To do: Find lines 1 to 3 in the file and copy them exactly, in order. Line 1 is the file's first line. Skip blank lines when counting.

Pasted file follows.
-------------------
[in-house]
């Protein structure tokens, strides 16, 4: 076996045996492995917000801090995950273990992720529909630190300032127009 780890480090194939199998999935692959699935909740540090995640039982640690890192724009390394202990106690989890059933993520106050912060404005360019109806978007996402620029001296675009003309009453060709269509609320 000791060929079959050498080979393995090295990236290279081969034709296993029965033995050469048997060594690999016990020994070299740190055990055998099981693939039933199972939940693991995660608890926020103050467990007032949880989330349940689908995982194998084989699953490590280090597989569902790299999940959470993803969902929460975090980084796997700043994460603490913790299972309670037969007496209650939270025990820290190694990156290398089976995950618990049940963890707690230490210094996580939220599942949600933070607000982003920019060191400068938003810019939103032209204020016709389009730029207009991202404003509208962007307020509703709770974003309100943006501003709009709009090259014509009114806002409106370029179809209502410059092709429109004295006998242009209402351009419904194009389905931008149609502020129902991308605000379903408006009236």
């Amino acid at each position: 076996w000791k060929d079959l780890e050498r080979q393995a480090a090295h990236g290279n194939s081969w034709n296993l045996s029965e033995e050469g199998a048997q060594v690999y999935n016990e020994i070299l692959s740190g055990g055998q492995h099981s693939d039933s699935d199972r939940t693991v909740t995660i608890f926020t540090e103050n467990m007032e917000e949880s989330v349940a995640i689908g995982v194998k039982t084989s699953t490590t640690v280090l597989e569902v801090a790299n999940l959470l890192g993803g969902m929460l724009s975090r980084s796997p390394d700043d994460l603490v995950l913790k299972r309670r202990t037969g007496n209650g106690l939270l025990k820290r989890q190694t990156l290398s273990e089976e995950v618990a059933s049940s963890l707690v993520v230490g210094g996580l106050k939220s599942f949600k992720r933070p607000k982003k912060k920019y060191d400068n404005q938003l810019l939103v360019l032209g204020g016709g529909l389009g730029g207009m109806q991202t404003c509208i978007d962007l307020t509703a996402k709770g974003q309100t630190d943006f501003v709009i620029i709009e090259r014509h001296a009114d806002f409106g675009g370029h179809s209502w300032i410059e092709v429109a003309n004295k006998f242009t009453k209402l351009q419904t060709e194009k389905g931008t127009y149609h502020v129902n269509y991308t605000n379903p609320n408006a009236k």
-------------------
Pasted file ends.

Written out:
[in-house]
């Protein structure tokens, strides 16, 4: 076996045996492995917000801090995950273990992720529909630190300032127009 780890480090194939199998999935692959699935909740540090995640039982640690890192724009390394202990106690989890059933993520106050912060404005360019109806978007996402620029001296675009003309009453060709269509609320 000791060929079959050498080979393995090295990236290279081969034709296993029965033995050469048997060594690999016990020994070299740190055990055998099981693939039933199972939940693991995660608890926020103050467990007032949880989330349940689908995982194998084989699953490590280090597989569902790299999940959470993803969902929460975090980084796997700043994460603490913790299972309670037969007496209650939270025990820290190694990156290398089976995950618990049940963890707690230490210094996580939220599942949600933070607000982003920019060191400068938003810019939103032209204020016709389009730029207009991202404003509208962007307020509703709770974003309100943006501003709009709009090259014509009114806002409106370029179809209502410059092709429109004295006998242009209402351009419904194009389905931008149609502020129902991308605000379903408006009236």
């Amino acid at each position: 076996w000791k060929d079959l780890e050498r080979q393995a480090a090295h990236g290279n194939s081969w034709n296993l045996s029965e033995e050469g199998a048997q060594v690999y999935n016990e020994i070299l692959s740190g055990g055998q492995h099981s693939d039933s699935d199972r939940t693991v909740t995660i608890f926020t540090e103050n467990m007032e917000e949880s989330v349940a995640i689908g995982v194998k039982t084989s699953t490590t640690v280090l597989e569902v801090a790299n999940l959470l890192g993803g969902m929460l724009s975090r980084s796997p390394d700043d994460l603490v995950l913790k299972r309670r202990t037969g007496n209650g106690l939270l025990k820290r989890q190694t990156l290398s273990e089976e995950v618990a059933s049940s963890l707690v993520v230490g210094g996580l106050k939220s599942f949600k992720r933070p607000k982003k912060k920019y060191d400068n404005q938003l810019l939103v360019l032209g204020g016709g529909l389009g730029g207009m109806q991202t404003c509208i978007d962007l307020t509703a996402k709770g974003q309100t630190d943006f501003v709009i620029i709009e090259r014509h001296a009114d806002f409106g675009g370029h179809s209502w300032i410059e092709v429109a003309n004295k006998f242009t009453k209402l351009q419904t060709e194009k389905g931008t127009y149609h502020v129902n269509y991308t605000n379903p609320n408006a009236k």